The start of a new year brings us fresh opportunities for personal growth. Perhaps we resolve to go to the gym more often, develop a new hobby, or learn a new skill. But what about community growth? How can we, as individuals, resolve to help our community?

Our CEO Elizabeth Brown recently shared her ideas of resolutions we can make to build a stronger Sonoma County in 2015.

Click here to read the article as published in the Press Democrat, and join us in our resolution to invest in the promise of Sonoma County.

Close to Home: Resolved: Support the community

Humans have made honorable resolutions at the start of each new year for centuries. In medieval times, knights took a “peacock vow” to reaffirm their devotion to chivalry. The Romans resolved to better themselves in honor of the god Janus, after whom our January is named; the Babylonians endeavored to pay all debts. We like a fresh start; it’s part of our nature.

But before you become obsessed with your new Fitbit, how about spending a few minutes to resolve ways that you can act to improve life for everyone in Sonoma County? Here are some steps all of us can take to create a healthier county – without getting on a treadmill.

1. Tell a story. At Community Foundation Sonoma County, we’ve made a commitment to “invest early,” building on data that supports early childhood education as a key driver to healthy, productive lives. A recent White House report estimates that every $1 spent on the very young saves $7 as they grow. An easy way to embrace this resolution is to exchange an hour a week of screen time for story time. Read to a young person. Let them read to you. Create a new narrative together.

2. Change your demographic. The latest census figures show that Sonoma County’s population is aging and diversifying. As your town’s demographics have changed, how have your demographics changed? Resolve to get to know three people this year who have different life experiences than your own. Being inclusive on a personal level requires curiosity, the willingness to test your own assumptions and risk being vulnerable. It is only through building a connection that we can tackle our collective issues together.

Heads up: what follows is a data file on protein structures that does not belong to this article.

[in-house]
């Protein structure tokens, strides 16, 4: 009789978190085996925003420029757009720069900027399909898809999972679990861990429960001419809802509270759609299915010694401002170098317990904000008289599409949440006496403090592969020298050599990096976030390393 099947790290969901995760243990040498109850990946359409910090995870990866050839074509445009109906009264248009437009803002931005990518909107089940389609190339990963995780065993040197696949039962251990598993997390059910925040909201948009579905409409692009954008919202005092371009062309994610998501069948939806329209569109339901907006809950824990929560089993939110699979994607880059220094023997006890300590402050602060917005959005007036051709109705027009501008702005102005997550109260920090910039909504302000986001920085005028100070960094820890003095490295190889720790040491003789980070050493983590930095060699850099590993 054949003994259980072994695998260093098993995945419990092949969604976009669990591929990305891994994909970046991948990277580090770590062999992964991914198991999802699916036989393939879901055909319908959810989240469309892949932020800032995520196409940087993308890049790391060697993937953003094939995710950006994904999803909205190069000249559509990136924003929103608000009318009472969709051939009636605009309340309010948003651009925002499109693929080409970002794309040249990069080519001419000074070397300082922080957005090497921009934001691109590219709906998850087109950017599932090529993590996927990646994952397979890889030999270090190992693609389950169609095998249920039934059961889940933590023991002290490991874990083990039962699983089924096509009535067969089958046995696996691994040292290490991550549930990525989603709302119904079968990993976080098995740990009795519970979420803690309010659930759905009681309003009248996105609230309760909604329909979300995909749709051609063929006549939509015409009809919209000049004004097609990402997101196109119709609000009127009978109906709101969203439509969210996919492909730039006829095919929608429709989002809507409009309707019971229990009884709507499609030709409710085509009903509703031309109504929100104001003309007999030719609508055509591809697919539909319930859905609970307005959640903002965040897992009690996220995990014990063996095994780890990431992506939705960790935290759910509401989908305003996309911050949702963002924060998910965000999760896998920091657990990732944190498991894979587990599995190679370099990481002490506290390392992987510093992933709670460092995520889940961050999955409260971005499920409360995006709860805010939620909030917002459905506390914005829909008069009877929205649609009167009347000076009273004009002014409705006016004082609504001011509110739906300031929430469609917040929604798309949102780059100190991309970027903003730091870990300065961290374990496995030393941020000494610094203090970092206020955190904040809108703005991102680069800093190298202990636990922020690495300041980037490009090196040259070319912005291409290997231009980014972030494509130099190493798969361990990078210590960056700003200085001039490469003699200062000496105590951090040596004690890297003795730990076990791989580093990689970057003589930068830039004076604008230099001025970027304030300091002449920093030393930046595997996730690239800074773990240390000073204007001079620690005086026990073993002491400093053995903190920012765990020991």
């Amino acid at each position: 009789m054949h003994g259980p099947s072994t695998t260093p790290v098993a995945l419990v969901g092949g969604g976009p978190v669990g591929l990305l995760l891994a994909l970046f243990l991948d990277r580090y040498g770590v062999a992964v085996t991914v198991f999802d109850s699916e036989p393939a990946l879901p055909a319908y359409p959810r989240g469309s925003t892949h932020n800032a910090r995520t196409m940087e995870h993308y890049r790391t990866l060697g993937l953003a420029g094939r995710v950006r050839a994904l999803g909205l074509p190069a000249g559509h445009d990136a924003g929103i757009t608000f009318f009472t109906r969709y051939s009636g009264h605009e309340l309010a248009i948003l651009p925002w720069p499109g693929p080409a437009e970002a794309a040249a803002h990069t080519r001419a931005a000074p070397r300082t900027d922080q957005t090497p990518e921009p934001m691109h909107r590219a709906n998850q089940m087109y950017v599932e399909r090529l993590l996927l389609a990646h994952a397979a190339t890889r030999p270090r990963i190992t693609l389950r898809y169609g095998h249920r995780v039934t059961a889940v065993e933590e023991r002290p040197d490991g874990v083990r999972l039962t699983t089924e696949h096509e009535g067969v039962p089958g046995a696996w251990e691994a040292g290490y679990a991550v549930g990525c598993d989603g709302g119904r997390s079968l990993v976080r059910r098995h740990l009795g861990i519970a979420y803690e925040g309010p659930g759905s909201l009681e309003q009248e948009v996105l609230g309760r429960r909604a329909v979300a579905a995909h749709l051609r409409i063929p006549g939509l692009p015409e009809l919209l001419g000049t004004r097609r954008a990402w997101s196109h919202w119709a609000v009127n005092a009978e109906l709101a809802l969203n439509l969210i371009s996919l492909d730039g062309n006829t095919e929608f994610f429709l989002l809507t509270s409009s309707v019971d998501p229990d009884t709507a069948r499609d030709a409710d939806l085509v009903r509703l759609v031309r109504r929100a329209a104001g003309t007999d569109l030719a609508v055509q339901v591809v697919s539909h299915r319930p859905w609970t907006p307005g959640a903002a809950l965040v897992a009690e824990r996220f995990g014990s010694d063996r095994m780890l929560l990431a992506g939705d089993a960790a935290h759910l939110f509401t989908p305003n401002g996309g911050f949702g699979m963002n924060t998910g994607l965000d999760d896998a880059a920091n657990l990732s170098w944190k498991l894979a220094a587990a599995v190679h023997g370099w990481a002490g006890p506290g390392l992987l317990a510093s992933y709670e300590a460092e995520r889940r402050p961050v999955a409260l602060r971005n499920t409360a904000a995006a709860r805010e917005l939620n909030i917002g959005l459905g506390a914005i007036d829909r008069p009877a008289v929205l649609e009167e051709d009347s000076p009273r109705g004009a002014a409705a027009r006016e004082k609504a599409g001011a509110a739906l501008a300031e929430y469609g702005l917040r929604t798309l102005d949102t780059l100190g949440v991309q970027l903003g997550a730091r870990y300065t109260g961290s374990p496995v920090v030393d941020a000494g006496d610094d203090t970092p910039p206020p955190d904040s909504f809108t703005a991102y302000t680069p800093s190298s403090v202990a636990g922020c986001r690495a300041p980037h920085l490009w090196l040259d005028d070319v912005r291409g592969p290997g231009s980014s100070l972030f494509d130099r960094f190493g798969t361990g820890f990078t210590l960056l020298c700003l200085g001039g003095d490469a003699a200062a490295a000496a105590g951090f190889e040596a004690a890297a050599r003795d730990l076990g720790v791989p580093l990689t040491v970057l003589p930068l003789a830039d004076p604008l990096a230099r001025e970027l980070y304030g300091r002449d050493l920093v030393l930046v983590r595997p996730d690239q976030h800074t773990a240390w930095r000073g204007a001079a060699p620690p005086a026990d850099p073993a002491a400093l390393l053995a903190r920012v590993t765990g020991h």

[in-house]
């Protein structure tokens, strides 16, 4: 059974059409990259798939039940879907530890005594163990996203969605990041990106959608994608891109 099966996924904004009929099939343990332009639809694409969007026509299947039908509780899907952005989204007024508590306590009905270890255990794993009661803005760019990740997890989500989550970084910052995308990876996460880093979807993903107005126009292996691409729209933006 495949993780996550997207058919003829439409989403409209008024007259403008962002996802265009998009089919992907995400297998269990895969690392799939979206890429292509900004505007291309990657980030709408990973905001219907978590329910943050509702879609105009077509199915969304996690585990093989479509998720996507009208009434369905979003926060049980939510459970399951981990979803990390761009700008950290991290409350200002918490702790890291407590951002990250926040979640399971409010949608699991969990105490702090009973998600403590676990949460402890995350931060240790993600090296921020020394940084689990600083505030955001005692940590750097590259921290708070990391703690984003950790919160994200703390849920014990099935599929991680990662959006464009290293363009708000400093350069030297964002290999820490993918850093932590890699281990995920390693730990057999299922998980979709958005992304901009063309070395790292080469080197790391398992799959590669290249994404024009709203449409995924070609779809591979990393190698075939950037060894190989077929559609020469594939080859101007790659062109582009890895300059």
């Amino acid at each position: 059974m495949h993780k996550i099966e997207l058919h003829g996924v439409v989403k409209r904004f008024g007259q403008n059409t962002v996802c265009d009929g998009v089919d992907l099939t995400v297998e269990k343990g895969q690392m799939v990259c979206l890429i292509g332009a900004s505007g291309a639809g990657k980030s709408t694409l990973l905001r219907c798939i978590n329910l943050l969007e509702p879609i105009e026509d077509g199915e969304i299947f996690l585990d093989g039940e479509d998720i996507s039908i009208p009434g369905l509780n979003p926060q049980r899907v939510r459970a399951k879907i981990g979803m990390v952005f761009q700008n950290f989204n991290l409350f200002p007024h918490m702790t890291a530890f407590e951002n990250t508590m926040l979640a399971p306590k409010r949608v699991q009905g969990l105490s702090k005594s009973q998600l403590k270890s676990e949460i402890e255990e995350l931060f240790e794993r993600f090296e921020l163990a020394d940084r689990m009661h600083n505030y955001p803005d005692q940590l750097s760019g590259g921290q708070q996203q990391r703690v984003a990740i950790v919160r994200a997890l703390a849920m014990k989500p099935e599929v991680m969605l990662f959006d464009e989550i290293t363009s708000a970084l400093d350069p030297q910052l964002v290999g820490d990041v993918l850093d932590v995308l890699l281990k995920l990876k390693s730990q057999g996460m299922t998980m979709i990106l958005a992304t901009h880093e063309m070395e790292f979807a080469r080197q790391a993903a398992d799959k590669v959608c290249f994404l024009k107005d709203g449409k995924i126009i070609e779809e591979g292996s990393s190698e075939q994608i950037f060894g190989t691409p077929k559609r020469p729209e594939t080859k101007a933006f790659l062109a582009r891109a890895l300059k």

3. Encourage someone. Mentorship is a building block of strong community. Local organizations such as SAY, VOICES and 10,000 Degrees Sonoma County demonstrate the transformation that comes to youth with support. We also know that face-to-face encouragement helps those who feel isolated, struggle with mental illness or do not have a home. Resolve to encourage someone each day; let them know that they are not alone.

4. Travel (without leaving the county). A few years ago, a San Francisco man resolved to walk every block of the city’s 49 square miles. What he learned educated him in ways that driving through the city for decades never had. We know from the Portrait of Sonoma County report that we can live near one another but have great differences and disparities in our neighborhoods. Learn with your feet, not just your head. Resolve to walk new neighborhoods, sample new places to eat, and be on the lookout for people who might just help you with Resolution No. 2.

5. Say thank you. Do this right now. Say thank you to the next person you encounter. Say thank you not because it is easy, but because it is effective. A colleague of mine recently said, “We all have it in ourselves to assume the best and to deeply appreciate one another, so let’s do it more often.” Thank you, Karl, for that reminder. After decades of working in philanthropy, I’ve observed that being philanthropic starts with thanks, with actively appreciating the place you live, the resources you have, the people you encounter, the complexities of the problems and the creativity of the potential solutions.

Thank you, 2015, for giving us another chance to make these shared resolutions stick.

Elizabeth Brown is president and CEO of Community Foundation Sonoma County.

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